By Jim Gebhardt, CFA — posted in “Our Planet, Our Home,” EPA’s blog about our world . . .
Communities across the country are facing the immediate challenges of aging and inadequate drinking water and wastewater infrastructure. Most of our country’s underground water infrastructure was built 50 or more years ago, and in some older cities, water mains are a century old. The implications of deteriorating infrastructure can be felt nationwide— each year our country experiences about 240,000 water main breaks, $2.6 billion is lost as our water mains leak trillions of gallons of treated drinking water, and billions of gallons of raw sewage are discharged into local surface waters from aging sewer overflows.
Despite significant federal, state, and local expenditures, infrastructure investment has fallen short. Further, the cumulative investment gap is expected to widen substantially over the next 20 years with federal investments occupying a smaller space. EPA’s Clean Watershed Needs Survey and Drinking Water Needs Survey show that over $655 billion dollars in water infrastructure is needed over the next 20 years to keep pace with projected investment needs.
Over the years EPA’s Clean Water State Revolving Fund and Drinking Water State Revolving Fund have both been very successful at addressing important water quality and public health needs of communities across the country. With these funds we have supported state and local water infrastructure investment that provides essential services and reduces pollution in our waterways.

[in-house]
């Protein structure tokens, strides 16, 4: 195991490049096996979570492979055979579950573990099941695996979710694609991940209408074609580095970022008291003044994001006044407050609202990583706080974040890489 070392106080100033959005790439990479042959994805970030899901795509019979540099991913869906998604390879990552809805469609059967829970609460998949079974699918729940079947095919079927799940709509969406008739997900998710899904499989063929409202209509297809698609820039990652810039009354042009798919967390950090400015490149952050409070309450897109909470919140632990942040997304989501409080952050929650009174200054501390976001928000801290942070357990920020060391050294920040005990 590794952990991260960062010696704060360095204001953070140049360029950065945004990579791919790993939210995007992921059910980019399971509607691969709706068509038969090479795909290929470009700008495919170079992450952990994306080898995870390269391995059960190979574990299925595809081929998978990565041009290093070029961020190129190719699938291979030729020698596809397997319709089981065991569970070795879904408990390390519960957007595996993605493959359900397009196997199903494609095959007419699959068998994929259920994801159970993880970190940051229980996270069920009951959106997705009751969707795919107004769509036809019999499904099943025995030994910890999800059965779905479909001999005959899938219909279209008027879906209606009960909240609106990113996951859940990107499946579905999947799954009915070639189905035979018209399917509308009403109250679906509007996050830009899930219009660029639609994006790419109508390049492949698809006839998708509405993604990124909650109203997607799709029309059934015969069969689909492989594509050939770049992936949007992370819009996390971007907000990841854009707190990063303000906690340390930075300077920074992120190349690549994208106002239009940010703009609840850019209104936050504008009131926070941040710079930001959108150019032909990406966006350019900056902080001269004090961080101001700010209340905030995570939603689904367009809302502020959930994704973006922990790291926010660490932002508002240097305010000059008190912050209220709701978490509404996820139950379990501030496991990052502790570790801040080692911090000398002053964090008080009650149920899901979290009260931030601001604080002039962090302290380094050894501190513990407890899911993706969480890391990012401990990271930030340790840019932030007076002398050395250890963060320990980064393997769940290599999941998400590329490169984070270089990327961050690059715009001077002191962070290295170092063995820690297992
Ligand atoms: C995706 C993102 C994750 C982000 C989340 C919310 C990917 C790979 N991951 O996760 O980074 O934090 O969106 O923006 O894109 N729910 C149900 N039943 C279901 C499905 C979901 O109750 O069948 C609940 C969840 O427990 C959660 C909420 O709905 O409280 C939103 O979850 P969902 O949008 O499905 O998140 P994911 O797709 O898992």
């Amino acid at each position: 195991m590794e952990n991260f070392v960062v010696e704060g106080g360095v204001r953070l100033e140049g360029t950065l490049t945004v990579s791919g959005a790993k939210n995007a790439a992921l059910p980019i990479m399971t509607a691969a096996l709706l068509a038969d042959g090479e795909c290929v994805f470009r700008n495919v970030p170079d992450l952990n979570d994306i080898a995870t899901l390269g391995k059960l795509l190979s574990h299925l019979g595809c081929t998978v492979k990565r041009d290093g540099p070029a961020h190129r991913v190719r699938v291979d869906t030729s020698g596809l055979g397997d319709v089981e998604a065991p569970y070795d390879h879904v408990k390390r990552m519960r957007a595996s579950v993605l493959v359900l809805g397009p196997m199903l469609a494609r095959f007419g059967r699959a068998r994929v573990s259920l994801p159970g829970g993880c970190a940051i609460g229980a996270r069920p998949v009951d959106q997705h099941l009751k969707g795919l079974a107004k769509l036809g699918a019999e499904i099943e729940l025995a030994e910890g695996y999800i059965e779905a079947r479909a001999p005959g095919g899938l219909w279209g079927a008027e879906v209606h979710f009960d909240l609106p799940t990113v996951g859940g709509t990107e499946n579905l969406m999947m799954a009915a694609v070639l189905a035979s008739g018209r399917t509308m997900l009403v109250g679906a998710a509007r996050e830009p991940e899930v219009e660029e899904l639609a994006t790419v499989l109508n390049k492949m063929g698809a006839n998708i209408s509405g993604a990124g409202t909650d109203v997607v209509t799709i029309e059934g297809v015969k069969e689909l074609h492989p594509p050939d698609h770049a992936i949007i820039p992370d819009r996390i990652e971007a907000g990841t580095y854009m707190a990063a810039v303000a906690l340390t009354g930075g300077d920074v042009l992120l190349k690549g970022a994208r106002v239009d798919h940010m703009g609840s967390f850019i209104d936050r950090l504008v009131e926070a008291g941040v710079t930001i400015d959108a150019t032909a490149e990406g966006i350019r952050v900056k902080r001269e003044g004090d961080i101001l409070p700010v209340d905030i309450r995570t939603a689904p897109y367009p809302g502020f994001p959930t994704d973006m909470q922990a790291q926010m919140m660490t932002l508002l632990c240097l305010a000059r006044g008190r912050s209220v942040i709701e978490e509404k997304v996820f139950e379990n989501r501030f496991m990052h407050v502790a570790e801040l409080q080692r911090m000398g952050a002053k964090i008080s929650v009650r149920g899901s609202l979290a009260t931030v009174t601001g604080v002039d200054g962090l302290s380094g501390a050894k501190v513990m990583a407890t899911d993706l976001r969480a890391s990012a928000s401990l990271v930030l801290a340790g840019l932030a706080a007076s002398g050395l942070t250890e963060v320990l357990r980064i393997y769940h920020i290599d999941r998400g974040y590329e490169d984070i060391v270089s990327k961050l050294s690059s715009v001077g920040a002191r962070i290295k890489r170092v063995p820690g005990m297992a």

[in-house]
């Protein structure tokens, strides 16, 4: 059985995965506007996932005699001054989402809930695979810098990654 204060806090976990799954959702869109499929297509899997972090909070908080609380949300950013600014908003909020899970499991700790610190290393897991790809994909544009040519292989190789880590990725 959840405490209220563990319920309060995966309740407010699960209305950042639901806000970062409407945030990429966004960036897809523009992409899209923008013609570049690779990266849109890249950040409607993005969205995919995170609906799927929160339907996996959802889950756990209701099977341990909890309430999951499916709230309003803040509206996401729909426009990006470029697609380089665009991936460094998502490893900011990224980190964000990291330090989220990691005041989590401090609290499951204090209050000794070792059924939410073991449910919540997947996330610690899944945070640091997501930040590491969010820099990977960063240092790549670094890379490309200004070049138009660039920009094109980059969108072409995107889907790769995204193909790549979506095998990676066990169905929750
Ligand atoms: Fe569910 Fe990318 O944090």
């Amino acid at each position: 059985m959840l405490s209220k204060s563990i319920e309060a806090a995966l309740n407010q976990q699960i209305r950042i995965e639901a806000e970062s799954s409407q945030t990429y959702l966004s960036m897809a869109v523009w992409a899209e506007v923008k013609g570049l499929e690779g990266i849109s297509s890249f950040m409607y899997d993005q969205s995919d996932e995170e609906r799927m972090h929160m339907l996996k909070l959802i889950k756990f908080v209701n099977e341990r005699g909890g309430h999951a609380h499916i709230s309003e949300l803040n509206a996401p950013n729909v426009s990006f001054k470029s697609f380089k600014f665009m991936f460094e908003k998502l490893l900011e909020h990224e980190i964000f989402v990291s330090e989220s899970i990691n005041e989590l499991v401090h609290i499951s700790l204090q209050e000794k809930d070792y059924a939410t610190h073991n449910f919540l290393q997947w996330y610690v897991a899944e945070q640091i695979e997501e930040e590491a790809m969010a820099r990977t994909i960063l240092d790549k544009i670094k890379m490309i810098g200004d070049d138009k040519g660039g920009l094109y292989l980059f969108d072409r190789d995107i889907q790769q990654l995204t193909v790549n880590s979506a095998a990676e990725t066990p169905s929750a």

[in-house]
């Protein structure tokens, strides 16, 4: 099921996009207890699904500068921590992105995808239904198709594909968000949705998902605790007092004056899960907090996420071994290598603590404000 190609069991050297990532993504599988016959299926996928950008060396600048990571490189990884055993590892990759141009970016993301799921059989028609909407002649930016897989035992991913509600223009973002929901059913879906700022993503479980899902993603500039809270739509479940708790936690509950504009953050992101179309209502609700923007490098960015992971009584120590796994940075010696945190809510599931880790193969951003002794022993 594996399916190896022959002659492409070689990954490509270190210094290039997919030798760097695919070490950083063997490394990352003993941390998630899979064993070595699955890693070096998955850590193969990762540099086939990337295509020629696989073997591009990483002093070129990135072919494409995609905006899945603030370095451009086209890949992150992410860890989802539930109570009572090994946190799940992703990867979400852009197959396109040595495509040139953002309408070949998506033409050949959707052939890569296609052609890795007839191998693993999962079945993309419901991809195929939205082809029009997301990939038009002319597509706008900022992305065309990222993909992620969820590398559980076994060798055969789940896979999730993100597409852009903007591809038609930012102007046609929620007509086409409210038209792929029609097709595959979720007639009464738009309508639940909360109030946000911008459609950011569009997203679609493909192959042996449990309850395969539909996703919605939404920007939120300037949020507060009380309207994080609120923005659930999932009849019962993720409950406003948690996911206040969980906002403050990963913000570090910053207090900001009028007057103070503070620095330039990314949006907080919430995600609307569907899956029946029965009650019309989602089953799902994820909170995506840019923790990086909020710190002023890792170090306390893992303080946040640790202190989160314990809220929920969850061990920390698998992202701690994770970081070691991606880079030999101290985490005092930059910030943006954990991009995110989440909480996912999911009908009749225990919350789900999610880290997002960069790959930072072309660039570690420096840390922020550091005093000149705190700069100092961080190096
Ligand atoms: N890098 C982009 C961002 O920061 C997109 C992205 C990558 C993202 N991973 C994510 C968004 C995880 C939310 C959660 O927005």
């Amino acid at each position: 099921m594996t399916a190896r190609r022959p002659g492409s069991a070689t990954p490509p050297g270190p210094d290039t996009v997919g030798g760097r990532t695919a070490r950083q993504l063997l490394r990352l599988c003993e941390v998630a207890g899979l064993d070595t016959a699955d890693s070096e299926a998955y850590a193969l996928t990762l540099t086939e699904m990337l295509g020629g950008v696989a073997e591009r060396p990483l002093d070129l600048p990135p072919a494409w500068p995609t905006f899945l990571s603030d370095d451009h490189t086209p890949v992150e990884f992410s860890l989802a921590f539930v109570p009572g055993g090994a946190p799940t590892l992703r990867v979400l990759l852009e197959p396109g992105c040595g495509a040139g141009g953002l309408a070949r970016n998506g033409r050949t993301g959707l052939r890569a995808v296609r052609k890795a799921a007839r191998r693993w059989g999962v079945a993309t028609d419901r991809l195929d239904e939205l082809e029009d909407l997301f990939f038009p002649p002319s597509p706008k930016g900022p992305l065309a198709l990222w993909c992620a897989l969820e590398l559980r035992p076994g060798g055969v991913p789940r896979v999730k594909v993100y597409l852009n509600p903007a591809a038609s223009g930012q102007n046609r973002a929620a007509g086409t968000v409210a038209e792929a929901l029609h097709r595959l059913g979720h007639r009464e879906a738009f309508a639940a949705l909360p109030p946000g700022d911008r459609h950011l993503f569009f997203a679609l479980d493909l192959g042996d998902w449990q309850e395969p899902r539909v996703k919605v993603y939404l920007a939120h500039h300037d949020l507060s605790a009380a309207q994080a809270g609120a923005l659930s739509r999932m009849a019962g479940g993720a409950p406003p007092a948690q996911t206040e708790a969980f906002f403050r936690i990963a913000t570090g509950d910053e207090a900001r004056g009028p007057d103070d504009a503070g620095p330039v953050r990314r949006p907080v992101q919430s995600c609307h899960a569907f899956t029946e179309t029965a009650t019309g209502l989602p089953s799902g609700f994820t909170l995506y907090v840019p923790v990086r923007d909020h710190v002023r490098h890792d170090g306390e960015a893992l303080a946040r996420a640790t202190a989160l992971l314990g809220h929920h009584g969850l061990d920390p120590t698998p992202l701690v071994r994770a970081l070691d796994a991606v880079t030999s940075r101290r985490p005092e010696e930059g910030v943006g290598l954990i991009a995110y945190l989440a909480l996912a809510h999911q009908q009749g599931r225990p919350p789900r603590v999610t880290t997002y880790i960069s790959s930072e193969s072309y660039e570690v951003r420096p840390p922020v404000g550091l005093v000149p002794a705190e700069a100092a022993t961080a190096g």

While our state revolving funds have been highly successful, there are still too many communities facing infrastructure challenges caused by inadequate revenue and investment.
That’s why in 2015 we launched EPA’s Water Infrastructure and Resiliency Finance Center to identify and promote best management practices that can help local leaders to make informed decisions for drinking water, wastewater, and stormwater infrastructure that are consistent with local needs. The Center promotes the effective use of federal funds, identifies new approaches for procuring infrastructure services and capital investment for local and state governments, and employs strategies that can better serve small and lower income communities.
To explore the unique funding and financing challenges of these communities, EPA will be hosting a national convening on July 19 Exit in Washington, DC, where state, local, and federal leaders will share best practices in coordinating funding and showcase innovative local financing solutions. I’m confident that the robust representation of states, utilities, NGOs, academics, and others will produce meaningful and productive conversations and solutions. Watch for a blog that details the conversations and next steps from the event.
The time to act is now.
About the author: Jim Gebhardt is the Director for EPA’s Water Infrastructure and Resiliency Finance Center. The Center identifies financing approaches for public health and environmental goals by providing financial expertise to help communities make better-informed decisions about drinking water, wastewater, and stormwater infrastructure.